I ran "A Cloaked Ship is No Small Flavor" a post-Dominion War Klingon bird-of-prey heist game (so to speak) using Modiphius' Star Trek Adventures RPG. The crew of the Intrepid-class USS John Brown was tasked with liberating a bird-of-prey from a Tholian Web. This was a covert operation, one provoked by the brief Klingon war against the Federation during the Dominion War. In the postwar environment, the Federation is understandably less interested in begging the Klingons for favors when they need a cloaked ship. The players enjoyed themselves, and did some clever things to advance the mission. They were successful.

I was also able to play in a couple of great games.

Numenéra has become my current obsession, and after a couple of weeks of reading the Numenéra 1st edition book, getting the new slipcase edition of Numenéra Discovery/Destiny (essentially 2e), and securing a copy of the Numenéra deluxe boxed set, I was ready to play the game!  Fortunately, our Saturday Night Space Opera group has about four GMs with Cypher System experience, and I'd say that Cypher is probably the most frequently GMed system at our monthly events.  

Jenifer Doll ably ran a great Numenéra 2e game; I really admire her mastery of the system, the preparation she does to ensure a smooth game, and the small touches like the SFnal fantasy coins she uses for XP.  Jenifer really rolled with the punches as players did unpredictable things, or got distracted - or maybe our PCs got distracted... 

I played Heliára, a Cutured Nano who Possesses a Shard of the Sun. I really liked playing her.  She reminded me a bit of Kyra, the female iconic cleric from Pathfinder.  I've always liked that character.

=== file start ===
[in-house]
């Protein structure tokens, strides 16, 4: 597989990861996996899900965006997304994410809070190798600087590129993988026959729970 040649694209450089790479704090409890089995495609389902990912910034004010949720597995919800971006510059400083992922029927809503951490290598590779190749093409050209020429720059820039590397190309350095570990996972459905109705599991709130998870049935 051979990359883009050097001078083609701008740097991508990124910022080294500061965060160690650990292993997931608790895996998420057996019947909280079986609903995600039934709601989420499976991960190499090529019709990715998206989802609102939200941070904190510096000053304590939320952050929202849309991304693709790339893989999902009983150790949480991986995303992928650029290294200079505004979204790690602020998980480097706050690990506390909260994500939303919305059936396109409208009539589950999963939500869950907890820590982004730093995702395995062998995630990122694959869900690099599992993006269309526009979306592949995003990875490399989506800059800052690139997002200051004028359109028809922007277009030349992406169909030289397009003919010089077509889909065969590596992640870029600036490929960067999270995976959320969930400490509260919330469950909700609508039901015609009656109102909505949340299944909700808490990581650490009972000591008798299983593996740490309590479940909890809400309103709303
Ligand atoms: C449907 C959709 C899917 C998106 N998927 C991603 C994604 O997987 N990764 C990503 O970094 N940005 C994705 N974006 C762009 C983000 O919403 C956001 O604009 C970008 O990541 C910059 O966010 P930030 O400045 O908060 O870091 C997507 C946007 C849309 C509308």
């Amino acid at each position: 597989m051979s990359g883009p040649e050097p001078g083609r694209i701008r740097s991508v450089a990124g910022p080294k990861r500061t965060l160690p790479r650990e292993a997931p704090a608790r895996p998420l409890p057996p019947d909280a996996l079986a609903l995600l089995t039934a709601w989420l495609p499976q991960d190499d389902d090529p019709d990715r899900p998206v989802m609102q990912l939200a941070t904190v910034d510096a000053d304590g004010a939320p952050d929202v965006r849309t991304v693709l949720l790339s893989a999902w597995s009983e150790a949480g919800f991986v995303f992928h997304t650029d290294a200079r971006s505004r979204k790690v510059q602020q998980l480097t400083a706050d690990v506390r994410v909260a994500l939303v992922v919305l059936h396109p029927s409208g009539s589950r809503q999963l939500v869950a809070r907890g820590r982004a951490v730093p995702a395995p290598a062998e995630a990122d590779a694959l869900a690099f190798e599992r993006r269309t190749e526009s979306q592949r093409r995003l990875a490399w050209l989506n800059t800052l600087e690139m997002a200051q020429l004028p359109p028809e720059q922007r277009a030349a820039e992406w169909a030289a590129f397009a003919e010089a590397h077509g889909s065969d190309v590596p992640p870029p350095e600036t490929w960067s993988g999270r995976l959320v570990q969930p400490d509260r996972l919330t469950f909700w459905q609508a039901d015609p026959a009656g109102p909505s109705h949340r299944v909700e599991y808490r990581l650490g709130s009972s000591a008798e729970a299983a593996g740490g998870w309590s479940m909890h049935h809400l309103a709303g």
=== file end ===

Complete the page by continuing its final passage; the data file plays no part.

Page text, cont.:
But all of the pregens were memorable and came to life as played at the table: the bardish Marduk, played by Patrick (who actually sang a bunch while in character!); Tars, the tankish Glave played by Jay; and Spraunk, played by Ben. Spraunk belonged to one of the new Destiny classes that specialized in cannibalizing old cyphers and numenera to build new cyphers.

I also had my first opportunity to play Ben Robbins' Kingdom RPG, which is a neat storygame that focuses on exploring what happens when a specific situation occurs in a "kingdom": anything from a nation-state to a starship, in the case of Patrick Shifano's scenario based on "Tambu", an SF novel by Robert Lynn Asprin. We played the crew of a starship in a space empire that rules through the tributary mode of production. The situation that we faced was a distress call from a ship troubled by the breakout of a bioweapon. I played Shipcat (see the paper miniature at the top of the post. Shipcat was also the captain of the ship, although he spent a lot of time prowling in the ducts and vents.

Patrick had great paper minis for use as primary and secondary characters, and had a very nice set of handouts prepared for the game. He did a great job of preparing a situation to explore in advance of our game. One issue with some storygames like Fiasco and Microscope (Ben's earlier game) is that aspects of the setting and situation to be explored can get pretty random, fanciful, and silly when a group of players has to create the entire set-up at the beginning of the game. Patrick very effectively gave us an initial situation with which to work, and that contributed to a satisfying game.

As I mentioned at the beginning of this post, we had 16 RPGs, and of those RPGs, there were a total of 10 systems used. Only two of the ten systems (Stay Frosty and Mutant Crawl Classics) have any degree of family resemblance to traditional Dungeons & Dragons, yet all the games were quite accessible to new players. I think this gives the lie to the idea that the d20 system as represented by D&D and Pathfinder has a special place as a universal or uniquely accessible system.